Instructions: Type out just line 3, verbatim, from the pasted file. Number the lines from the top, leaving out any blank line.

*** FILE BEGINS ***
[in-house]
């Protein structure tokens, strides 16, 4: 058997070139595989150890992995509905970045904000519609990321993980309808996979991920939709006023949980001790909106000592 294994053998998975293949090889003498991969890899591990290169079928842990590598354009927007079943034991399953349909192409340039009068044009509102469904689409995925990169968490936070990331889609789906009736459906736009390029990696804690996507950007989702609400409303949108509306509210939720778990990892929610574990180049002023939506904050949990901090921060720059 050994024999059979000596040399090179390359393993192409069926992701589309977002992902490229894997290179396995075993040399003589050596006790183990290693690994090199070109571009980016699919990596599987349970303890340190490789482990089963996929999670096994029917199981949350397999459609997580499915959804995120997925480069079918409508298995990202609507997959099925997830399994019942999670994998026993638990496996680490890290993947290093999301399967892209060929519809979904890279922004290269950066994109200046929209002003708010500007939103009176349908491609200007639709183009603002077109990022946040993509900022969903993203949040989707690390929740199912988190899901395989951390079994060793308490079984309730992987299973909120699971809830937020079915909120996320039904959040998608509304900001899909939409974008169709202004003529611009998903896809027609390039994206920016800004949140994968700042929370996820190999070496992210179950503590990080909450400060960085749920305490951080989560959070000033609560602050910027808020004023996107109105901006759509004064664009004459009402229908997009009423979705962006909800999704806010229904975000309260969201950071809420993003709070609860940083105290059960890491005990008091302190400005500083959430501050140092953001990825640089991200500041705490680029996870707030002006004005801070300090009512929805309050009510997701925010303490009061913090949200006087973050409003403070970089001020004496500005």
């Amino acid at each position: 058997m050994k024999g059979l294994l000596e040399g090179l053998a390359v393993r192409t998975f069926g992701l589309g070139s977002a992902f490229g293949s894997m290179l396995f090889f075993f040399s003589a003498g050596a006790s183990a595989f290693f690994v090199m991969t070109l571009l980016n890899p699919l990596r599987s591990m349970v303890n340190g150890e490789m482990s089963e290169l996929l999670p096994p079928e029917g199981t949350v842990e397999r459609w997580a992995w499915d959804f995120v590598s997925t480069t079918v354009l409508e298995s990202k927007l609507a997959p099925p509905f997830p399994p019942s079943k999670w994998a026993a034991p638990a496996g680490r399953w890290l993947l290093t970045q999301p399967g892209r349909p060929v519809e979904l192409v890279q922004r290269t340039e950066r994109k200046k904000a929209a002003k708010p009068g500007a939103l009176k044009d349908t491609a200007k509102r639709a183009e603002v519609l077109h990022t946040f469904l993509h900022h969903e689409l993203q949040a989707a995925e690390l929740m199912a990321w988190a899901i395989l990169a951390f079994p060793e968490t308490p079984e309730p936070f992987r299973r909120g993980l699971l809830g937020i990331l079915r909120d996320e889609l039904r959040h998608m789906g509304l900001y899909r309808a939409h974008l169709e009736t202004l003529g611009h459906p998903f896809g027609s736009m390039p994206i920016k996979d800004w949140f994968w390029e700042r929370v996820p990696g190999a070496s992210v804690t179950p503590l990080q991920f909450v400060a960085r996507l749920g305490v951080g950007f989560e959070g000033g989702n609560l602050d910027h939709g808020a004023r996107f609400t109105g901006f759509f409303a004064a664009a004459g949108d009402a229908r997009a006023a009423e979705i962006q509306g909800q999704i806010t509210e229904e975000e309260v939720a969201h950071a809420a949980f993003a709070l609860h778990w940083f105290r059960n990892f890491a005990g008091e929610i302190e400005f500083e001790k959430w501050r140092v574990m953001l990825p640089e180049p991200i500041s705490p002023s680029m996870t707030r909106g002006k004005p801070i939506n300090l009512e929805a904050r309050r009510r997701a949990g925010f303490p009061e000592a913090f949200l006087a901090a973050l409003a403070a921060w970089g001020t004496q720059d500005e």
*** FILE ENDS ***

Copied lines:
């Amino acid at each position: 058997m050994k024999g059979l294994l000596e040399g090179l053998a390359v393993r192409t998975f069926g992701l589309g070139s977002a992902f490229g293949s894997m290179l396995f090889f075993f040399s003589a003498g050596a006790s183990a595989f290693f690994v090199m991969t070109l571009l980016n890899p699919l990596r599987s591990m349970v303890n340190g150890e490789m482990s089963e290169l996929l999670p096994p079928e029917g199981t949350v842990e397999r459609w997580a992995w499915d959804f995120v590598s997925t480069t079918v354009l409508e298995s990202k927007l609507a997959p099925p509905f997830p399994p019942s079943k999670w994998a026993a034991p638990a496996g680490r399953w890290l993947l290093t970045q999301p399967g892209r349909p060929v519809e979904l192409v890279q922004r290269t340039e950066r994109k200046k904000a929209a002003k708010p009068g500007a939103l009176k044009d349908t491609a200007k509102r639709a183009e603002v519609l077109h990022t946040f469904l993509h900022h969903e689409l993203q949040a989707a995925e690390l929740m199912a990321w988190a899901i395989l990169a951390f079994p060793e968490t308490p079984e309730p936070f992987r299973r909120g993980l699971l809830g937020i990331l079915r909120d996320e889609l039904r959040h998608m789906g509304l900001y899909r309808a939409h974008l169709e009736t202004l003529g611009h459906p998903f896809g027609s736009m390039p994206i920016k996979d800004w949140f994968w390029e700042r929370v996820p990696g190999a070496s992210v804690t179950p503590l990080q991920f909450v400060a960085r996507l749920g305490v951080g950007f989560e959070g000033g989702n609560l602050d910027h939709g808020a004023r996107f609400t109105g901006f759509f409303a004064a664009a004459g949108d009402a229908r997009a006023a009423e979705i962006q509306g909800q999704i806010t509210e229904e975000e309260v939720a969201h950071a809420a949980f993003a709070l609860h778990w940083f105290r059960n990892f890491a005990g008091e929610i302190e400005f500083e001790k959430w501050r140092v574990m953001l990825p640089e180049p991200i500041s705490p002023s680029m996870t707030r909106g002006k004005p801070i939506n300090l009512e929805a904050r309050r009510r997701a949990g925010f303490p009061e000592a913090f949200l006087a901090a973050l409003a403070a921060w970089g001020t004496q720059d500005e």